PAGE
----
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China Sells ‘Faulty’ COVID-19 Test Kits to Spain and Czech Republic

Susie Steck

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  • Spanish health authorities have announced they will return coronavirus test kits they purchased from China after they presented only 30% accuracy rate.
  • The Chinese government was quick to deny the accusation and clarified that the 340,000 test kits that Spain purchased were from an unlicensed provider Shenzhen Bioeasy Biotechnology.
  • Czech Republic also found that 80% of coronavirus test kits from China presented faulty results.

While China has been bragging about its “victory” in containing the coronavirus in by sharing its expertise and donating or selling test kits across the world, the trust turned into doubts when Spain and Czech Republic complained that the COVID-19 test kits they received from the country were fake and faulty.

Spanish health authorities recently announced that they will be shipping back the first batch of coronavirus testing kits they purchased from China after the results only turned out a 30% accuracy rate.

Spain is now becoming the second country to have the most number of coronavirus infections with 72,335 confirmed cases of the virus and 5,820 deaths so far. The significant surge, according to them, may allegedly be linked with the faulty test kits that they’ve been using.

The Chinese embassy to Spain immediately denied that the faulty kits came from the 423 million euro deal that the two country-counterparts have signed for the purchase of 5.5-million test kits. The embassy stressed that the test kits that the faulty kits from an unlicensed provider named Shenzhen Bioeasy Biotechnology.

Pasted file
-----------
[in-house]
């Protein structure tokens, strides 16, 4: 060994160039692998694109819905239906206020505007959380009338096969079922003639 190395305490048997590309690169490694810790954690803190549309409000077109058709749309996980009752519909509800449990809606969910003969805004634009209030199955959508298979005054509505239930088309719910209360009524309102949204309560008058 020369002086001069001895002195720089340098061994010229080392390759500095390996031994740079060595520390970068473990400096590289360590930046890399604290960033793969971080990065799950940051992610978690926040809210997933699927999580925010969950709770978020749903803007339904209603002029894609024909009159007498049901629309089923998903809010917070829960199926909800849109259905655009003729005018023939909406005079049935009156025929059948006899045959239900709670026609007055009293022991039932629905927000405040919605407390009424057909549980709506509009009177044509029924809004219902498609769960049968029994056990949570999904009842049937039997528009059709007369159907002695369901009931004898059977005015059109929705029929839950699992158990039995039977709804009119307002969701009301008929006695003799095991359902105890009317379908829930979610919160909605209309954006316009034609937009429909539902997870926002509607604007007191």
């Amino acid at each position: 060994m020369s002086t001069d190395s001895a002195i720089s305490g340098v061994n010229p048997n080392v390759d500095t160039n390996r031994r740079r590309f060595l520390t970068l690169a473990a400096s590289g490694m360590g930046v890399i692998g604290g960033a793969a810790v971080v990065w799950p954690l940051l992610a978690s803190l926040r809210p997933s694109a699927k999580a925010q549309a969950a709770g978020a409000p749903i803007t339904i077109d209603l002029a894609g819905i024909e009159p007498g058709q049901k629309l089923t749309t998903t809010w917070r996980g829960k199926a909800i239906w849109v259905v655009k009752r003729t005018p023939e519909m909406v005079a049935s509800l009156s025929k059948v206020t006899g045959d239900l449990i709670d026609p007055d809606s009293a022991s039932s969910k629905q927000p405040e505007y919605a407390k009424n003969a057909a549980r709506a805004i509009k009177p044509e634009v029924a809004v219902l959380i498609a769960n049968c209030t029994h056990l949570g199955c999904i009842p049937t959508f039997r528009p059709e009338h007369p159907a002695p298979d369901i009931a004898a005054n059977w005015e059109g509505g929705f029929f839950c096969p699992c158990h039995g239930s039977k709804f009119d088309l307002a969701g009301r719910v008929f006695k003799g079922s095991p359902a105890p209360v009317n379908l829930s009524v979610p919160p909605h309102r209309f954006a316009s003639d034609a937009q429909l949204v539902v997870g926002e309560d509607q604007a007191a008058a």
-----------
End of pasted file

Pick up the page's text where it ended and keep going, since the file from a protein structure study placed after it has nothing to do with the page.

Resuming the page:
China also clarified that the said company was never on their list of certified providers that they offered to Spain with its deal and that Shenzhen Bioeasy has no license to sell their products.

Spain had ordered 340,000 coronavirus test kits from the company.

Meanwhile, Czech Republic also complained that 80 percent of the 150,000 coronavirus testing kits they received from China brought faulty results. Czech purchased the kits for $568,000 and they arrived in Prague from Shenzhen last March 18. Authorities said 100,000 kits were paid for by the health ministry, while the rest of the 50,000 were paid for by the Czech interior ministry.

However, Czech deputy prime minister and interior minister Jan Hamacek downplayed the said discovery. He said the faulty result is due to a “possible wrong methodology,”adding that the test kits can still be used in two instances – when the virus “has been around for some time” or when someone finishes the 14-day quarantine.

“In my opinion, this is not about some scandalous revelation that it is not working,” Hamacek said.

As of posting time, Czech Republic has 2,631 confirmed cases of coronavirus with 11 fatalities.

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